Nearby a local single woman had taken in nine AIDS orphans and, with no sponsorship, provided for them by making and selling peanut butter. My photo of Dorothy with her adopted family was later to touch the hearts of many in Guildford and result in a substantial sum being given to help them and a few of the two million other children who have similarly lost parents. But that was in the future.
Sponsored by the Goldsmiths' Company, I was at the start of a sabbatical study tour investigating conservation of resources in the developing world. I had taught at one of the finest schools in the UK for more than 20 years, but felt that the favoured boys at the Royal Grammar School in Guildford needed to have their eyes opened to the lifestyle of the world's majority. My experiences were going to change me permanently and, through me, their attitudes too.
Having never travelled beyond the comfort zone of the West, my arrival in Kampala a few days before was mind-bending. Even the recommended guest house was approached along a dirt track with waste water meandering across it, like a snake ready to catch the heels of the unwary.
A few days later, standing on a hill outside Cairo, I watched as the Zebbaleem (Copt community) scurried around with the vigour and co-ordination of an ants' nest recycling 80 per cent of the city's rubbish.
Several countries and a dozen air flights later I was to see a woman bent double in the street at Dhaka, Bangladesh, gathering fallen leaves to use as fuel in her simple baked-earth stove. Near the Khyber Pass a dedicated aid-worker showed me how used printing plates are recycled to make simple domestic solar-cookers. These are sold in Kabul, alleviating the deforestation caused by conventional cooking over wood. What could we teach these people of conservation, when we in the West consume 40 times as much of the world's resources, whilst they waste nothing?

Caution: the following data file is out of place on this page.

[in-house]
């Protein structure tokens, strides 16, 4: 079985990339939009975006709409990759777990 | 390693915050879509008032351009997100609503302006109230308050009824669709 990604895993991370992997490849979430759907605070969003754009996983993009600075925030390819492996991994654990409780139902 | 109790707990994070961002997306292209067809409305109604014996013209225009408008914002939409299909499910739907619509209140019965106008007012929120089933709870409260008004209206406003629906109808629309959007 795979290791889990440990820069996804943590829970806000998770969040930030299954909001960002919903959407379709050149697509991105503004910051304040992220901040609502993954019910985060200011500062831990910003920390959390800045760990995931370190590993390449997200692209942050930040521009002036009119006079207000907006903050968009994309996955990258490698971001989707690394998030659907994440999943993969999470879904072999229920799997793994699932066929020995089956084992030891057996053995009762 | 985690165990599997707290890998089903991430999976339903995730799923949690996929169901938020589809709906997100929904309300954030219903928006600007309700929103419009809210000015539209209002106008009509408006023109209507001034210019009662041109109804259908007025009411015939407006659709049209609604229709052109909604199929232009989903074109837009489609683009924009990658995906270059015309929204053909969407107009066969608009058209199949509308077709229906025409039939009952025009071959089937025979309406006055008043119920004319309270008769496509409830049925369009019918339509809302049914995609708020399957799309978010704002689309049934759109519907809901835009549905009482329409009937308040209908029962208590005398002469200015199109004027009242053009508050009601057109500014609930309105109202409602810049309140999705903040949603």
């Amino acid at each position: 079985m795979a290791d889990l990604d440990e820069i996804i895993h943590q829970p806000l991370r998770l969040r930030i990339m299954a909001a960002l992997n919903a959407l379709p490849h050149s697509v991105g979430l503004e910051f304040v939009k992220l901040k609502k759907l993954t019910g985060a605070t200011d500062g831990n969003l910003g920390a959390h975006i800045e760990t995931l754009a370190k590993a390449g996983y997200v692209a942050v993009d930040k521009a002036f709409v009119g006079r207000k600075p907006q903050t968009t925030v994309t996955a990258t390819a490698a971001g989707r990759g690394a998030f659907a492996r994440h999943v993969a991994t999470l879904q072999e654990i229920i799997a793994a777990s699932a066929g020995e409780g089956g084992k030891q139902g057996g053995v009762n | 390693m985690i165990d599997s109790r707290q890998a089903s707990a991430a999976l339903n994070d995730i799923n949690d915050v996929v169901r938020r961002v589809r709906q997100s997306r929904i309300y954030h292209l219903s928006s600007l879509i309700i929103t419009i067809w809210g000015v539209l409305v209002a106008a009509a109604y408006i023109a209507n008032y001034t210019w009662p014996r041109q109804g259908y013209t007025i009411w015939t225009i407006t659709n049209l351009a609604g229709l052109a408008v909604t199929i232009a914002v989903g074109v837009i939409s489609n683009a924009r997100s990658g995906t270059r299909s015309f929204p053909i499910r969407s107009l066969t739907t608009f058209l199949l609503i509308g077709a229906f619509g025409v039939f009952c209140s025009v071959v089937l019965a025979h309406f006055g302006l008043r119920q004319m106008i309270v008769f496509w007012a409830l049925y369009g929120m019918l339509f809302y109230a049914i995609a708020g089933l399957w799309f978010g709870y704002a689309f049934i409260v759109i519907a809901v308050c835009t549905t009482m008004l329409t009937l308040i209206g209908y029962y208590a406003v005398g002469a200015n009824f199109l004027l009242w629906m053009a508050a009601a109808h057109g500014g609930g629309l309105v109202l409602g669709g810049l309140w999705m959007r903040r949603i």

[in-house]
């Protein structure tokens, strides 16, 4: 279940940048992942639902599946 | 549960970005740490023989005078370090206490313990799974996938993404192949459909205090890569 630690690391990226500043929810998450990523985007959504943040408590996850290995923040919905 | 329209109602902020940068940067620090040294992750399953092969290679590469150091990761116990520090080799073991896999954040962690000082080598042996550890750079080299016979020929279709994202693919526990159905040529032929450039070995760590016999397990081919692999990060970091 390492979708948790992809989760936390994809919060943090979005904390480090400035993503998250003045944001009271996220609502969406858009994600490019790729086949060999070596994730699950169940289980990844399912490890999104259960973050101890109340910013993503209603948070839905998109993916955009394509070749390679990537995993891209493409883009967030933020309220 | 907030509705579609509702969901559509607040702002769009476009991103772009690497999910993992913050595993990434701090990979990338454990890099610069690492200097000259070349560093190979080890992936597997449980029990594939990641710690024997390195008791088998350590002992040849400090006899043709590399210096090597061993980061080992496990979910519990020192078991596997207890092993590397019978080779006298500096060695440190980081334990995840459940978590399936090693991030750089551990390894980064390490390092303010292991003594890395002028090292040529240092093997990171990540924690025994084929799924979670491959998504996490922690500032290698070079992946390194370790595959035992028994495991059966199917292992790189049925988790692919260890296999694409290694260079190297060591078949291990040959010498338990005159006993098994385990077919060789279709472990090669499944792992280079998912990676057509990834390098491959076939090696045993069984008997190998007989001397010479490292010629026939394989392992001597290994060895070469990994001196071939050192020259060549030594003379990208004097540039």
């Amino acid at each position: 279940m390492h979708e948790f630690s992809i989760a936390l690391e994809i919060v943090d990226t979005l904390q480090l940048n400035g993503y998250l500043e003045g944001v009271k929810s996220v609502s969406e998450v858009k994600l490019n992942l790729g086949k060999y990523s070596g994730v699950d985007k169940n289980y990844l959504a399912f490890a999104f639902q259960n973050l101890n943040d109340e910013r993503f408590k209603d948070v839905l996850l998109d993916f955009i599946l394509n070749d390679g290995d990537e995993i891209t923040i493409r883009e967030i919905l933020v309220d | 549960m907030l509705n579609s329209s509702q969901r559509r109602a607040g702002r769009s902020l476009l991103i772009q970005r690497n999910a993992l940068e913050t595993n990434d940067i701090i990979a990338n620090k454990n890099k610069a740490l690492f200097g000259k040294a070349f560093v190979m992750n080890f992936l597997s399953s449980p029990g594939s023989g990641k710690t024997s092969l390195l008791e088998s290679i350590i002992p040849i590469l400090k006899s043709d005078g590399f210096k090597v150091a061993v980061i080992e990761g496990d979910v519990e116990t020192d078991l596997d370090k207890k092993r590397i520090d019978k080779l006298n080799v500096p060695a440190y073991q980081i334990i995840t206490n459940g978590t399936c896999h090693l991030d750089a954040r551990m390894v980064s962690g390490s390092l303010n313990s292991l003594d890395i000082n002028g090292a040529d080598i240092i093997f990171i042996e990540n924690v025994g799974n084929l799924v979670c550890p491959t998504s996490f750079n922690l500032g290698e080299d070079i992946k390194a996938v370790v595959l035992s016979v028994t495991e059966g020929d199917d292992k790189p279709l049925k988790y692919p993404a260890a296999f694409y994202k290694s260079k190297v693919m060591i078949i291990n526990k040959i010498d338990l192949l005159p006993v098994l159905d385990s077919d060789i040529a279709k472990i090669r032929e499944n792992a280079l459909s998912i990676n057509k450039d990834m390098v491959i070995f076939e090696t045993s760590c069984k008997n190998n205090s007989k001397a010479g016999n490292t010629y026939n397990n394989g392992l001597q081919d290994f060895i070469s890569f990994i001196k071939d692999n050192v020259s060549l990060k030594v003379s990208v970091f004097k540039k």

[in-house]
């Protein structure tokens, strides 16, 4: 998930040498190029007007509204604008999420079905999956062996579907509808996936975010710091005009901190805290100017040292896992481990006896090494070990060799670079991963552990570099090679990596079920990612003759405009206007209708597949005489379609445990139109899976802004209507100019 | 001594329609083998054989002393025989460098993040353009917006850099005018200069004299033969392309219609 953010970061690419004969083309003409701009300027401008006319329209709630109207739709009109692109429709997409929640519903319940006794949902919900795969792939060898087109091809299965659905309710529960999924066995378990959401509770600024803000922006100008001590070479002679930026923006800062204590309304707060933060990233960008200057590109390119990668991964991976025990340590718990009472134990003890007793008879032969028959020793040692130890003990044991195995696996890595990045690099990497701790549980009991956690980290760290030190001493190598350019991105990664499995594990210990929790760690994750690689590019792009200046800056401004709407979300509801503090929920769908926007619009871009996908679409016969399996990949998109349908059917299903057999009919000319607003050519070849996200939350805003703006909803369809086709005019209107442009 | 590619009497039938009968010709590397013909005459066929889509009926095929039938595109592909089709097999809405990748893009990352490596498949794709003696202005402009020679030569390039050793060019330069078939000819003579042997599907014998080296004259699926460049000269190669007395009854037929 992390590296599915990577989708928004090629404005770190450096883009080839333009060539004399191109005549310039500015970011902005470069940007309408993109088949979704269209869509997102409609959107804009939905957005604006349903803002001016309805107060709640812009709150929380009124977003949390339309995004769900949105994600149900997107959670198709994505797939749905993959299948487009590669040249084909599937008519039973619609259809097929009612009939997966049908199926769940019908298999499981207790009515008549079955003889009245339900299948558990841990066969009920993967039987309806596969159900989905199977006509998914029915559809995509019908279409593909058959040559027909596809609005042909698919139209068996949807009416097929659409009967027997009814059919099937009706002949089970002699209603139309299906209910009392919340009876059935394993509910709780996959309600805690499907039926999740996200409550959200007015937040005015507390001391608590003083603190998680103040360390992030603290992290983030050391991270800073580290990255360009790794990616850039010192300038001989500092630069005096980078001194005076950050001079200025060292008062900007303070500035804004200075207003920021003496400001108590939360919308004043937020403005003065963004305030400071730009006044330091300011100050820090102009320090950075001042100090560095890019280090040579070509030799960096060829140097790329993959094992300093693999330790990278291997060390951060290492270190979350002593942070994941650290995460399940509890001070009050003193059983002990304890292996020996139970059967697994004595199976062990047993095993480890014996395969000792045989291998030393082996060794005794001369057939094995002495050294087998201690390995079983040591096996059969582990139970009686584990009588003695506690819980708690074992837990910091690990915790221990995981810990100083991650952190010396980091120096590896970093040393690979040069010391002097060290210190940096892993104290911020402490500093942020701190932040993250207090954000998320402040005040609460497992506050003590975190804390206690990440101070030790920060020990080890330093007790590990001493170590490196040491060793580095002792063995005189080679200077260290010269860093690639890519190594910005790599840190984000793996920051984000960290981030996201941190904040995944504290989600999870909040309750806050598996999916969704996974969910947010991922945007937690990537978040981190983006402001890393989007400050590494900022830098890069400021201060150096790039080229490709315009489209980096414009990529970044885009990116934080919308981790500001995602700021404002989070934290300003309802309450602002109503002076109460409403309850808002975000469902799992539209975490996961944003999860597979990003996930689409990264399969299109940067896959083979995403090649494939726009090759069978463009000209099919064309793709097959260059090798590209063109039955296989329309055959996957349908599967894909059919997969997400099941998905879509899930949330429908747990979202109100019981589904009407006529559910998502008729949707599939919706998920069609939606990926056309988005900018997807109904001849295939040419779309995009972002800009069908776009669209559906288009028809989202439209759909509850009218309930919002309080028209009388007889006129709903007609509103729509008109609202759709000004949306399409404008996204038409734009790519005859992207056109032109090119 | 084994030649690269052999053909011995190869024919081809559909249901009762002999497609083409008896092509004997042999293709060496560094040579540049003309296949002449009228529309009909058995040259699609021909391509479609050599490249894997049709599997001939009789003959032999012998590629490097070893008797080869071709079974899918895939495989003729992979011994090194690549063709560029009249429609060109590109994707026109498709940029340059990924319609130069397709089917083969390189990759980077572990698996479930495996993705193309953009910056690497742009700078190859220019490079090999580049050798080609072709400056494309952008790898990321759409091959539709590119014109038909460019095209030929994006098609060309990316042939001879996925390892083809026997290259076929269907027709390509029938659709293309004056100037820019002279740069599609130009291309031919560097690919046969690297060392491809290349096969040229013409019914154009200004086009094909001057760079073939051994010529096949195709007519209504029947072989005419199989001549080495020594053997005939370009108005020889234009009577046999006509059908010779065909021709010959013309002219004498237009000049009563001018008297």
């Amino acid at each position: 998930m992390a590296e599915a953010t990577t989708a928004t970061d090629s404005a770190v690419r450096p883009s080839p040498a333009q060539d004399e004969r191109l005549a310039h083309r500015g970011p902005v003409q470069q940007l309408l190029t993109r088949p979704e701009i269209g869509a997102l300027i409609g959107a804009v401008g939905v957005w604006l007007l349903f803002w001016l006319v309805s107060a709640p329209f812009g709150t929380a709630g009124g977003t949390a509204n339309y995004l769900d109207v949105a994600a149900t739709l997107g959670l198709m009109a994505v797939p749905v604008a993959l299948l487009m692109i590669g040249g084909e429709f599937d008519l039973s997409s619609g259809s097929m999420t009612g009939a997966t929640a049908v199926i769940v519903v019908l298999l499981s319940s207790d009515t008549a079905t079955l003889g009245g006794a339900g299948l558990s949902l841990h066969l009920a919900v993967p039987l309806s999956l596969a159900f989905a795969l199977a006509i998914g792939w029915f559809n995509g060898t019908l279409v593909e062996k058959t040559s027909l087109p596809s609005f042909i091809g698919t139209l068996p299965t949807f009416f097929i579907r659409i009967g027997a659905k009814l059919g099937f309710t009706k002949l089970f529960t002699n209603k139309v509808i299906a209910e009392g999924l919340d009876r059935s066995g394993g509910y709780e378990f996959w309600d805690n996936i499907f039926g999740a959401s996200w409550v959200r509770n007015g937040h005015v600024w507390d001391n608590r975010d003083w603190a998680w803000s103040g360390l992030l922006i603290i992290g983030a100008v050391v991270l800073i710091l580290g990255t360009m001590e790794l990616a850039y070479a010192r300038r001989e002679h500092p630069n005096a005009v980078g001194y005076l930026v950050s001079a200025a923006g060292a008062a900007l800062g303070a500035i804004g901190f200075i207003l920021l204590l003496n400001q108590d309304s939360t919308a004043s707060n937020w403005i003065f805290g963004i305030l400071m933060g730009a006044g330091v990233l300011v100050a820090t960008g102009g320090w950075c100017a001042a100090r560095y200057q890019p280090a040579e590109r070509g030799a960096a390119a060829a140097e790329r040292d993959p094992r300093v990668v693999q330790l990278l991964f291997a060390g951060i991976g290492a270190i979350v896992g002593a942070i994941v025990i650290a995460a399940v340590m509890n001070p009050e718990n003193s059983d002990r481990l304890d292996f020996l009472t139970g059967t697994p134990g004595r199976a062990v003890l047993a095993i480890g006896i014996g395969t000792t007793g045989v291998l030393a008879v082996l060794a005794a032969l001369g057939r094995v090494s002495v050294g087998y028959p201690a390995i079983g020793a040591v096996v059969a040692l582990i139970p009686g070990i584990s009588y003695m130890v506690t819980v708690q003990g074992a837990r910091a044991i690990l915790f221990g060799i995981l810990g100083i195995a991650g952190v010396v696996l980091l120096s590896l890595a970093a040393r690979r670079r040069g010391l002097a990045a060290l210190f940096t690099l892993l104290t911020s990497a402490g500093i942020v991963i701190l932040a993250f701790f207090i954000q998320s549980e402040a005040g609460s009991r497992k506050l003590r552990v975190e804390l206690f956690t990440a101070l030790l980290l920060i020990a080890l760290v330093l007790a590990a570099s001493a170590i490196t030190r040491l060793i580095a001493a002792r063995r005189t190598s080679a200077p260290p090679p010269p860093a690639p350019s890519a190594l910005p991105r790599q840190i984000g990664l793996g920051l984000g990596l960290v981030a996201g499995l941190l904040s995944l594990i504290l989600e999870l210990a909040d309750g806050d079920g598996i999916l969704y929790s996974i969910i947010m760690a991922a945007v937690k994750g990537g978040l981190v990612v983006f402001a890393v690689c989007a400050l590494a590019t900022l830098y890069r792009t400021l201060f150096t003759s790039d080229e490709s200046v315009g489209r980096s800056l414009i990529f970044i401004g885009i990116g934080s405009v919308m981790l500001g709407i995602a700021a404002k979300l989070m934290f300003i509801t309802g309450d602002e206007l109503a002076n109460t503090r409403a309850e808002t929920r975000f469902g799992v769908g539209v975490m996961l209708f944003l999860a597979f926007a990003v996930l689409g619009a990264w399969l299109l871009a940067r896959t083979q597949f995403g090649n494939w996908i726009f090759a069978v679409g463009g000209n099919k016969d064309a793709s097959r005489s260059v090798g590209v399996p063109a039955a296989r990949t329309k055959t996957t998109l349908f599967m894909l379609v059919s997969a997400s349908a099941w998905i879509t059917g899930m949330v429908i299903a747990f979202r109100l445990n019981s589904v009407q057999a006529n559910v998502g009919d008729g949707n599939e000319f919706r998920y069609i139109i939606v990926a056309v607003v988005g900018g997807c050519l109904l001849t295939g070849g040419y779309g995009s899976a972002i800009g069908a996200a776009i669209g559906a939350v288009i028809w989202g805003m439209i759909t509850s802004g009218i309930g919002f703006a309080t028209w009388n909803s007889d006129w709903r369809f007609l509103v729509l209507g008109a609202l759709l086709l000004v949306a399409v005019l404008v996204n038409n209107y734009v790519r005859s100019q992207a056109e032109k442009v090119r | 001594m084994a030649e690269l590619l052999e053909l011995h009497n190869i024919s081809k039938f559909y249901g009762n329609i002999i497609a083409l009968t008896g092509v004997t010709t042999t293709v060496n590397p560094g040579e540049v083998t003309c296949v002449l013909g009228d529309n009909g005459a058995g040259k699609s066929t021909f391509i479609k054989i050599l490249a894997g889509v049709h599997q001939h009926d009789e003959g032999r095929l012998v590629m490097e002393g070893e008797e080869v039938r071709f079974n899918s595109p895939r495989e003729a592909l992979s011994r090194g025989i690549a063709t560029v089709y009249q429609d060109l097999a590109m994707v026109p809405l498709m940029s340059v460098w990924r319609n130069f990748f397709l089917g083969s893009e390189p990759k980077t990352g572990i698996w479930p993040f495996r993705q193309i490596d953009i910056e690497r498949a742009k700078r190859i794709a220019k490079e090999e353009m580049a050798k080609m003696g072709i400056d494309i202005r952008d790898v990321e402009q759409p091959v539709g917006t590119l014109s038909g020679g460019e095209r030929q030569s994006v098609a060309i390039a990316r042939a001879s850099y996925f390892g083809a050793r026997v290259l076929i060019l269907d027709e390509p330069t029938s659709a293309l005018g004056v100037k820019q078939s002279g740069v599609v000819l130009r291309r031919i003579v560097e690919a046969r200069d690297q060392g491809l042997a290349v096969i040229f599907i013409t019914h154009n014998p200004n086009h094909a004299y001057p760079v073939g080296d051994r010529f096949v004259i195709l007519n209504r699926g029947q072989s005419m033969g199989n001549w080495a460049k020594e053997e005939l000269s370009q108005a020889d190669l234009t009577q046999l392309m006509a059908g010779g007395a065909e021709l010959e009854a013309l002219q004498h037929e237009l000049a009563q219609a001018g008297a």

These thoughts failed to prevent me from enjoying fresh strawberries and cream at the ambassador's residence in Amman, Jordan. But now I am nourished by the indelible memory of the crimson glow of the setting Sun on the spectacular desert landscape of Wadi Rum.
As a sports teacher and Scouter I relished the challenge of trekking in the Himalayas and gazing down on the deepest gorge in the world which bisects the massive Annapurna and monumental Dhaulagiri ranges. Such a pity to be missing the school inspection, I thought, as Dutch environmentalists and I debated soil degradation in a tea shop during a thunderous downpour.
How have these experiences changed me? Arranging 18 flights, staying at 30 locations in seven countries requires considerable planning, stretches organising and negotiating abilities. These have continued to be honed as I have collected, packed and personally delivered two tons of science books and equipment to a deserving school in Uganda.
Journeying in the African bush by a bus that repeatedly becomes stuck in the mud develops one personally. Debating with work-shy Israeli pupils who have escaped to a Red Sea resort enhances an understanding of politics and people. Gazing at sunrise from Sinai's summit with new friends from Korea is another of the rich experiences that enable one to be more fully alive and engaging. Teaching is about people and relationships. These I have encountered in abundance to the great advantage of myself and those I serve.
Andrew Kittow The Busoga Trust founded by teachers and run by volunteers, provides the most cost-effective aid available, the provision of clean drinking water to rural Uganda, recently rated the third worst country for quality of life, and where water-borne disease is endemic. The Busoga Trust, St Margaret Pattens, Eastcheap, London EC3M 1HS Mention career development and many teachers will say 'extra qualifications'. But there are other ways to expand your professional horizons. Andrew Kittow and Sue Richardson received Pounds 5,000 from the Goldsmiths' Company to travel the world Sue Richardson's painting of Gloriosa superba If it's Monday it must be Jordan